Amazon’s Eventual Failure, Silicon Valley’s Soul – TMO Daily Observations 2018-11-19

Kelly Guimont, Andrew Orr, and John Martellaro chat about Amazon eventually failing and if Silicon Valley has a soul to lose.

Get In Touch:


Check out Hopsy, the Keurig for beer. To get the Hopsy SUB home draft machine, 2 mini-kegs of beer (equivalent to 2 six packs), 2 HOPSY glasses and free membership in the monthly beer Club for $99, go to

Live smarter by knowing more about the place you care about most. Elgato’s Eve Energy understands your energy consumption and instantly see how much energy your devices are using, plus and switch them on or off with a simple tap or using Siri.

Show Notes

2 thoughts on “Amazon’s Eventual Failure, Silicon Valley’s Soul – TMO Daily Observations 2018-11-19

  • Let’s talk soul.

    Silicon Valley always was an engineering culture. Engineers (myself included) are not noted for social savvy. Social was never part of Silicon Valley. It was cool gadgets. Silicon Valley executives have no idea about social consequences, but they do understand numbers of users and profits.

    Social came to Silicon Valley in the form of services written by children with no sense of consequences. Be it arrested development or more engineers with no social skills, but dubious personal motives (who can forget Zuck’s quote from the early days about – if you want any dirt, just ask me, it’s amazing what these idiots will tell me). Facebook is little more than a nicer spin on hot-or-not and certainly the motives are unchanged.

    This generation has been so sheltered, they have no idea why we would need privacy, much less any respect for it. And a lot of the angst experienced post-Trump comes from living in a world where everyone was tending to your needs, protecting you from the actual world outside, where bad things not only do happen, but you have to deal with them. And you might not have the hard-knock skills to handle it.

    Imagine a world where advertising and media tried to manipulate you? Apparently some people can’t, and THAT Virginia is a real societal psychological problem of our own making.

  • Let’s talk succession planning. Despite all Tim Cook’s successes, just keeping Apple viable without Steve Jobs is a BIG win, Tim will be remembered as the bridge between Job’s Apple and the Apple yet to come – what Apple becomes when Tim and his contemporaries are gone. It’s easy to focus on the operations stuff, like shipping product, Tim’s forte, that seems to have gone down the toilet under his reign, but a) just keeping Apple going, b) guiding it to being a trillion dollar company, which to those of us looking at the products and saying, “What less powerful again? How can they do this?” lose sight of – these are huge successes.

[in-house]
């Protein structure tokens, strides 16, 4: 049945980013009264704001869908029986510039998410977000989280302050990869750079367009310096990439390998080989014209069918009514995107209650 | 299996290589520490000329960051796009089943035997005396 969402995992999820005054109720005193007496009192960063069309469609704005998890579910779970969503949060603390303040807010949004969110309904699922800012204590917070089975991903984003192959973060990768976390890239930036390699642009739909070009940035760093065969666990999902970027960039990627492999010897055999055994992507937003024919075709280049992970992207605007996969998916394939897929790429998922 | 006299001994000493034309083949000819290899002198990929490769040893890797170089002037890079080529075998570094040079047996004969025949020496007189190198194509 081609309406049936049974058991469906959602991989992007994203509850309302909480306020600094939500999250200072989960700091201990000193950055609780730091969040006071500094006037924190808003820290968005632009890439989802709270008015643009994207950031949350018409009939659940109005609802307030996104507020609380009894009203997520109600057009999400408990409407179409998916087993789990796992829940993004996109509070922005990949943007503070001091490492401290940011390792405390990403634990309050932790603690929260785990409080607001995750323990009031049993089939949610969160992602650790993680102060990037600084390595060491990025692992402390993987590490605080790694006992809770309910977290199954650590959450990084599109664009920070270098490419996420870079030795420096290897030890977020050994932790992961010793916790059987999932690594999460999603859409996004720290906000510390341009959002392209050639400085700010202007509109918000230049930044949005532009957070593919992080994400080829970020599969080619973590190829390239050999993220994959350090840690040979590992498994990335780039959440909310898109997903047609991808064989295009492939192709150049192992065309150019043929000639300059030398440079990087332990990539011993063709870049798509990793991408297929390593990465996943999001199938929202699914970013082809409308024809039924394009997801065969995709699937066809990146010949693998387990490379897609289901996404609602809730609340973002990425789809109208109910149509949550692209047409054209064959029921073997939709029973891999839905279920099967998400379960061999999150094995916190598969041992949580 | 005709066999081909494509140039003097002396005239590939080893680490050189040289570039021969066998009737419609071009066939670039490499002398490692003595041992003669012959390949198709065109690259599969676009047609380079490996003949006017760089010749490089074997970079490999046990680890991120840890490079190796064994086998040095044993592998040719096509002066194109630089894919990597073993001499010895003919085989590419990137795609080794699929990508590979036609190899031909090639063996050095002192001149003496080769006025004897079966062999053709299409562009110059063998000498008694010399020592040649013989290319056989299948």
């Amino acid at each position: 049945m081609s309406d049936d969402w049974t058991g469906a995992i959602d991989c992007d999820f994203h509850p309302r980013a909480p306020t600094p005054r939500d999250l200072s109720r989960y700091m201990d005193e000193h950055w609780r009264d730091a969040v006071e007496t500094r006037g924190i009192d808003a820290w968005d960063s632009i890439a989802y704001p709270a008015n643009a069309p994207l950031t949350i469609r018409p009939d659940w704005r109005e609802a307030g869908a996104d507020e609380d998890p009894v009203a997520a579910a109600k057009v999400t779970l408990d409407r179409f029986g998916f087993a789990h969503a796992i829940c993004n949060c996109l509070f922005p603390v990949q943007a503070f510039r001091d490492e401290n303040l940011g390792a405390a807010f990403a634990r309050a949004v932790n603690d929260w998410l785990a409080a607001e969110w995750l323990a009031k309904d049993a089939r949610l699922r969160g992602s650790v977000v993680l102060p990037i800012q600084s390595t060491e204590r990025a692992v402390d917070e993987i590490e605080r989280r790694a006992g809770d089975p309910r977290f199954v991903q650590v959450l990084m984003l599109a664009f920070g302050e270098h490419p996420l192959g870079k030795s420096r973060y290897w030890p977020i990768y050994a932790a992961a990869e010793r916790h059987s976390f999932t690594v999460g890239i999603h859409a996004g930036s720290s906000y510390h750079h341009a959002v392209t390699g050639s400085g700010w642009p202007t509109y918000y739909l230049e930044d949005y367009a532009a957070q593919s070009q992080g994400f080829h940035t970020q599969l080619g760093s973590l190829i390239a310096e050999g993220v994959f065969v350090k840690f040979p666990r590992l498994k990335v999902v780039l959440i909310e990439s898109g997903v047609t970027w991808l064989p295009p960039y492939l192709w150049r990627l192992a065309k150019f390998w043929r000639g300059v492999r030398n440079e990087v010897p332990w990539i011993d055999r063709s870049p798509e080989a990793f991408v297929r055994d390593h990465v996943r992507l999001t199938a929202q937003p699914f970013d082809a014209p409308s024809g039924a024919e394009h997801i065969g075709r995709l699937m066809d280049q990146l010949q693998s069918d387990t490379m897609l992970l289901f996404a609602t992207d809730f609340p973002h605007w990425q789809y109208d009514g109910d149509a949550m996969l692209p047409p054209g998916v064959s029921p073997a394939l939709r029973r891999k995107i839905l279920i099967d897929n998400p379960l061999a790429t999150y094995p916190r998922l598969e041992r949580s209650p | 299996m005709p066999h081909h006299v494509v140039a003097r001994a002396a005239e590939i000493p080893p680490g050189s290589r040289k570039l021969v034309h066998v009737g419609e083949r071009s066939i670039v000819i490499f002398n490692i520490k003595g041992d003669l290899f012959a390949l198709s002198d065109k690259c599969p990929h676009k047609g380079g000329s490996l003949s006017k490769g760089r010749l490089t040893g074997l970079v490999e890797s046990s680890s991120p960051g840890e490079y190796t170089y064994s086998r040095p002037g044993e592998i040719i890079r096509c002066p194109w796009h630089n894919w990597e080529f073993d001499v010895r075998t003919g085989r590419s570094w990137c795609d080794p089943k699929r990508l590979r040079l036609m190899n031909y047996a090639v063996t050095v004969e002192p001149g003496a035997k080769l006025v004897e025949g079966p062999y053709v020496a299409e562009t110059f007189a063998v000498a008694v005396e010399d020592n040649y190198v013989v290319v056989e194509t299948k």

But Tim’s biggest job is creating what Apple will become when all the lifers have moved on. It’s not glamorous. He’ll never get the credit he deserves, but I think when Steve Jobs was looking for his successor, that’s what he identified in Tim. The steady hand to massive change, not to mention massive growth.

    And just as there was only ever one name for Steve’s replacement, there has only ever been one name for Tim’s replacement, Jeff Williams. Even if there’s no talk of Tim moving on, when it happens, it will seem as natural and smooth as the Steve to Tim transition. Jeff is getting more visibility with Watch and health, just biding his time until Tim decides to move on. Tim is in no hurry, unless he burns out, and Jeff will have a decade or so to spread his roots throughout Apple.

    As to the faces on stage. It was only ever Steve’s show. He did all the talking. He controlled the message to within an inch of its life. Schiller was a bit player, a funny man to Steve’s straight man, not because he didn’t have the skills, but because it was Steve’s show.

    When Steve had to at least consider a future for Apple without himself, he brought forward the formidably talented backup team, to show that Apple was not a one-man show, it only appeared to be that way. If there was a Jobs equivalent, there would be only one face on stage, but nobody had the product, business and sales touch that Steve had. Nobody in the world has Steve’s measure in any one of those 3 areas, much less all 3. So Steve split the roles to get the next best thing, and demonstrate that Apple was much more than Steve.

    All this talk of diversity on stage, how many people were on stage – that would be moot if Apple had another Steve Jobs to fill the role. It was a necessary complication, which diluted the message, but ensured the survival of Apple. Nice to talk about diversity & depth, but not actually desirable.

    And who knows, Scott Forstall may benefit from his time in the wilderness, just as Steve, inarguably needed to, and Apple may yet have a charismatic leader once again. Certainly the Computer History Museum interview showed he’s still got what it takes, if he can learn what he needs to take him to the next level. I don’t miss the skeumorphisms, but it’s clear we’ve lost of lot of the do-what-it-takes start-up culture since the experts took over at Apple. Apple’s troubles reek of a systems approach – what do you mean, you’re not happy with all the stuff that just doesn’t work? Catastrophic faults are way down!! Classic corporate IT culture, not start-up Apple at all.

Leave a Reply

This site uses Akismet to reduce spam. Learn how your comment data is processed.